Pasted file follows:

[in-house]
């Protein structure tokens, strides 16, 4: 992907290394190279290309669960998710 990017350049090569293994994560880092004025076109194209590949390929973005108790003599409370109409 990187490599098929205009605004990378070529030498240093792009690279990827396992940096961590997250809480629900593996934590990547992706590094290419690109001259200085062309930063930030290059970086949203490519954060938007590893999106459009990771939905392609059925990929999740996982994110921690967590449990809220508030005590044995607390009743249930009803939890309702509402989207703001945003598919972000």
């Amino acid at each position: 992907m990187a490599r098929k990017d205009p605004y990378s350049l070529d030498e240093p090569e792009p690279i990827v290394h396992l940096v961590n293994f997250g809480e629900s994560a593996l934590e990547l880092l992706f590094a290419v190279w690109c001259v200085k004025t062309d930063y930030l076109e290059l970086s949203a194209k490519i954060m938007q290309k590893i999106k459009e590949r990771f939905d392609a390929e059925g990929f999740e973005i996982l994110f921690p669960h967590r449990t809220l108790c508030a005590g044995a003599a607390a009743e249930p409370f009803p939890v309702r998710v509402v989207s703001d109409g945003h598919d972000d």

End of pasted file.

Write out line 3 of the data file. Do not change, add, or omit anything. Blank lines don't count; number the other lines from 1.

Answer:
């Amino acid at each position: 992907m990187a490599r098929k990017d205009p605004y990378s350049l070529d030498e240093p090569e792009p690279i990827v290394h396992l940096v961590n293994f997250g809480e629900s994560a593996l934590e990547l880092l992706f590094a290419v190279w690109c001259v200085k004025t062309d930063y930030l076109e290059l970086s949203a194209k490519i954060m938007q290309k590893i999106k459009e590949r990771f939905d392609a390929e059925g990929f999740e973005i996982l994110f921690p669960h967590r449990t809220l108790c508030a005590g044995a003599a607390a009743e249930p409370f009803p939890v309702r998710v509402v989207s703001d109409g945003h598919d972000d």